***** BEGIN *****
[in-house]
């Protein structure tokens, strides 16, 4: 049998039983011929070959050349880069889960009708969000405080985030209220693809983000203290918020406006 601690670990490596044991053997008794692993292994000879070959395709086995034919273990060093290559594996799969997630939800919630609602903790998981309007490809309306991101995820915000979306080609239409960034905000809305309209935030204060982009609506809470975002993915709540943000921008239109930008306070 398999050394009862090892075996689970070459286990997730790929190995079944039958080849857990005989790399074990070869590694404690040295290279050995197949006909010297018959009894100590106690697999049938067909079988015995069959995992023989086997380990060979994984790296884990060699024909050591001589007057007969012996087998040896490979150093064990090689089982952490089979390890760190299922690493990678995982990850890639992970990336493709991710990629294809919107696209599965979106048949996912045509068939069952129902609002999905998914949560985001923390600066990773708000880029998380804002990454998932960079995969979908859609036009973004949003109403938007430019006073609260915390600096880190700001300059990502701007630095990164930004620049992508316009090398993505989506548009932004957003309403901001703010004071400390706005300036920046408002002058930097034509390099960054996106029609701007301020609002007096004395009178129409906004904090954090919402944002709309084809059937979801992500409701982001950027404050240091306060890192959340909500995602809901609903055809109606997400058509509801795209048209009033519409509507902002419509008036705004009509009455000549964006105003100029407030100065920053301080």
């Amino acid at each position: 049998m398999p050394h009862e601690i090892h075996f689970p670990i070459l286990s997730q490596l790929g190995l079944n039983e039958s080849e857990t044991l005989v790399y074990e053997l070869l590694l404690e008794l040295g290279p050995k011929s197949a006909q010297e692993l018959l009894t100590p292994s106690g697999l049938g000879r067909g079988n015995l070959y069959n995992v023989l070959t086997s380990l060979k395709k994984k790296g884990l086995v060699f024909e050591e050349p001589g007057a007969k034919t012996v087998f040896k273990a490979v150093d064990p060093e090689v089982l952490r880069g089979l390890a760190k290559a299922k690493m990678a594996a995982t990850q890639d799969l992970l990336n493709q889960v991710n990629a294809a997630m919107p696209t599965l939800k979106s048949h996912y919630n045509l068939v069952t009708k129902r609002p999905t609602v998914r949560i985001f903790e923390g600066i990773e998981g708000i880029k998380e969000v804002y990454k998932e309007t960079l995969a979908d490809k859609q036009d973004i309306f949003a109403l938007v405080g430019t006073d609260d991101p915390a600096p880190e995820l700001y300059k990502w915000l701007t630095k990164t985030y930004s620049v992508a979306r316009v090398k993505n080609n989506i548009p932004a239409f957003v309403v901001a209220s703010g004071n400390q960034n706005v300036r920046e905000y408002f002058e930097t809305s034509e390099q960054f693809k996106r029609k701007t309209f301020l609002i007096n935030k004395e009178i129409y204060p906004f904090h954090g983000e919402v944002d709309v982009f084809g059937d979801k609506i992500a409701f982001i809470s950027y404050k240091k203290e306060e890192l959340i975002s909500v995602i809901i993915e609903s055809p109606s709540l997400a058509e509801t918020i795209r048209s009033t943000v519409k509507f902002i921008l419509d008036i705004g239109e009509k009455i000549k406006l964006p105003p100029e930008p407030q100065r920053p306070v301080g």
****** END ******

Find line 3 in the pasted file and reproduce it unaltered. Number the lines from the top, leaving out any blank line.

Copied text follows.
């Amino acid at each position: 049998m398999p050394h009862e601690i090892h075996f689970p670990i070459l286990s997730q490596l790929g190995l079944n039983e039958s080849e857990t044991l005989v790399y074990e053997l070869l590694l404690e008794l040295g290279p050995k011929s197949a006909q010297e692993l018959l009894t100590p292994s106690g697999l049938g000879r067909g079988n015995l070959y069959n995992v023989l070959t086997s380990l060979k395709k994984k790296g884990l086995v060699f024909e050591e050349p001589g007057a007969k034919t012996v087998f040896k273990a490979v150093d064990p060093e090689v089982l952490r880069g089979l390890a760190k290559a299922k690493m990678a594996a995982t990850q890639d799969l992970l990336n493709q889960v991710n990629a294809a997630m919107p696209t599965l939800k979106s048949h996912y919630n045509l068939v069952t009708k129902r609002p999905t609602v998914r949560i985001f903790e923390g600066i990773e998981g708000i880029k998380e969000v804002y990454k998932e309007t960079l995969a979908d490809k859609q036009d973004i309306f949003a109403l938007v405080g430019t006073d609260d991101p915390a600096p880190e995820l700001y300059k990502w915000l701007t630095k990164t985030y930004s620049v992508a979306r316009v090398k993505n080609n989506i548009p932004a239409f957003v309403v901001a209220s703010g004071n400390q960034n706005v300036r920046e905000y408002f002058e930097t809305s034509e390099q960054f693809k996106r029609k701007t309209f301020l609002i007096n935030k004395e009178i129409y204060p906004f904090h954090g983000e919402v944002d709309v982009f084809g059937d979801k609506i992500a409701f982001i809470s950027y404050k240091k203290e306060e890192l959340i975002s909500v995602i809901i993915e609903s055809p109606s709540l997400a058509e509801t918020i795209r048209s009033t943000v519409k509507f902002i921008l419509d008036i705004g239109e009509k009455i000549k406006l964006p105003p100029e930008p407030q100065r920053p306070v301080g």